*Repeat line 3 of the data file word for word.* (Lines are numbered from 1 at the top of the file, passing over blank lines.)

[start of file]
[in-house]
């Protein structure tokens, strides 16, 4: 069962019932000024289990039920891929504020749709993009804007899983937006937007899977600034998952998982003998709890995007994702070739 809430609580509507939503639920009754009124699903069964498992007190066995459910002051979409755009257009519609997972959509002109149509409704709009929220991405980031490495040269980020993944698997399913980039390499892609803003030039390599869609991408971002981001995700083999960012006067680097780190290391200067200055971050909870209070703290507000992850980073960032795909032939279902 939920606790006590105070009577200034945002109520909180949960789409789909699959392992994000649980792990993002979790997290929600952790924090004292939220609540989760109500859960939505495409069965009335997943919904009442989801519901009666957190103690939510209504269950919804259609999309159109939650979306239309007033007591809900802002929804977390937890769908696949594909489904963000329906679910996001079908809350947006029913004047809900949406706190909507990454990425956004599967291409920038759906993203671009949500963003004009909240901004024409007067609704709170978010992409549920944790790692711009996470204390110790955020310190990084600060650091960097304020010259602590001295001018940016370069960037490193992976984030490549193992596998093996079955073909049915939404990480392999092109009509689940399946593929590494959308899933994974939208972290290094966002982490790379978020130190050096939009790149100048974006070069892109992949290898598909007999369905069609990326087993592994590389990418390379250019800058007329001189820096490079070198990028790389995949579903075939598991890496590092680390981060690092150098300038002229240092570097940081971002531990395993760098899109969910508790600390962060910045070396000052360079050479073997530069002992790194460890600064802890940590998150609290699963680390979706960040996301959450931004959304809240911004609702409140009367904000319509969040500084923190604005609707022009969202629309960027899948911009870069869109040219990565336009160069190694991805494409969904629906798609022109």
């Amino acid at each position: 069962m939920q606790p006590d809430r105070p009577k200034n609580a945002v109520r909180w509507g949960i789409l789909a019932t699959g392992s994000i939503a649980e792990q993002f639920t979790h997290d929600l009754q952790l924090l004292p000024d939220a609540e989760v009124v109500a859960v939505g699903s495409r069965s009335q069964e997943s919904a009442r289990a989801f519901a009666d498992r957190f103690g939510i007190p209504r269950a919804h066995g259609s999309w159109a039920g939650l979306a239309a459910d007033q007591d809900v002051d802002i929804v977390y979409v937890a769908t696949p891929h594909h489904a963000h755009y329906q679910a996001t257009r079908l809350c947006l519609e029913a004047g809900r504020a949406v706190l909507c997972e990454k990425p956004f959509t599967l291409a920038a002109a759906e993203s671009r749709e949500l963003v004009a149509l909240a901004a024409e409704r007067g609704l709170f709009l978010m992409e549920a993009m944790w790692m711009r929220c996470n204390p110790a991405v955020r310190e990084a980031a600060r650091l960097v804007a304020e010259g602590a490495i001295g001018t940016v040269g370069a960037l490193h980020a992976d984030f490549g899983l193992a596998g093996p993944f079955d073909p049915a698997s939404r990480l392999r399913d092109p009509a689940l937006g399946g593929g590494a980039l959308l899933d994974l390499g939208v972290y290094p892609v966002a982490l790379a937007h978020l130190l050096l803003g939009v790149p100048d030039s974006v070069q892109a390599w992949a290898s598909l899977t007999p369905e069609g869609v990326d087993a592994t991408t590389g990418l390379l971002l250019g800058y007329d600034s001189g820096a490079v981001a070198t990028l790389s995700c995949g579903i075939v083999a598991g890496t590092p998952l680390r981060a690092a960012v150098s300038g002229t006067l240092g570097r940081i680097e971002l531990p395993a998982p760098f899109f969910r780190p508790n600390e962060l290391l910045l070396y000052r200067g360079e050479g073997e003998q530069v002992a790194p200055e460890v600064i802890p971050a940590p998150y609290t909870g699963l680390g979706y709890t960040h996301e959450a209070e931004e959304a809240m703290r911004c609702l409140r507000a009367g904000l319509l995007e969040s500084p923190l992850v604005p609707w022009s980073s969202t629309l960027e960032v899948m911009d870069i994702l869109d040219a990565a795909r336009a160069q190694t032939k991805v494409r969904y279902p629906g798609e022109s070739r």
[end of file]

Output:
């Amino acid at each position: 069962m939920q606790p006590d809430r105070p009577k200034n609580a945002v109520r909180w509507g949960i789409l789909a019932t699959g392992s994000i939503a649980e792990q993002f639920t979790h997290d929600l009754q952790l924090l004292p000024d939220a609540e989760v009124v109500a859960v939505g699903s495409r069965s009335q069964e997943s919904a009442r289990a989801f519901a009666d498992r957190f103690g939510i007190p209504r269950a919804h066995g259609s999309w159109a039920g939650l979306a239309a459910d007033q007591d809900v002051d802002i929804v977390y979409v937890a769908t696949p891929h594909h489904a963000h755009y329906q679910a996001t257009r079908l809350c947006l519609e029913a004047g809900r504020a949406v706190l909507c997972e990454k990425p956004f959509t599967l291409a920038a002109a759906e993203s671009r749709e949500l963003v004009a149509l909240a901004a024409e409704r007067g609704l709170f709009l978010m992409e549920a993009m944790w790692m711009r929220c996470n204390p110790a991405v955020r310190e990084a980031a600060r650091l960097v804007a304020e010259g602590a490495i001295g001018t940016v040269g370069a960037l490193h980020a992976d984030f490549g899983l193992a596998g093996p993944f079955d073909p049915a698997s939404r990480l392999r399913d092109p009509a689940l937006g399946g593929g590494a980039l959308l899933d994974l390499g939208v972290y290094p892609v966002a982490l790379a937007h978020l130190l050096l803003g939009v790149p100048d030039s974006v070069q892109a390599w992949a290898s598909l899977t007999p369905e069609g869609v990326d087993a592994t991408t590389g990418l390379l971002l250019g800058y007329d600034s001189g820096a490079v981001a070198t990028l790389s995700c995949g579903i075939v083999a598991g890496t590092p998952l680390r981060a690092a960012v150098s300038g002229t006067l240092g570097r940081i680097e971002l531990p395993a998982p760098f899109f969910r780190p508790n600390e962060l290391l910045l070396y000052r200067g360079e050479g073997e003998q530069v002992a790194p200055e460890v600064i802890p971050a940590p998150y609290t909870g699963l680390g979706y709890t960040h996301e959450a209070e931004e959304a809240m703290r911004c609702l409140r507000a009367g904000l319509l995007e969040s500084p923190l992850v604005p609707w022009s980073s969202t629309l960027e960032v899948m911009d870069i994702l869109d040219a990565a795909r336009a160069q190694t032939k991805v494409r969904y279902p629906g798609e022109s070739r």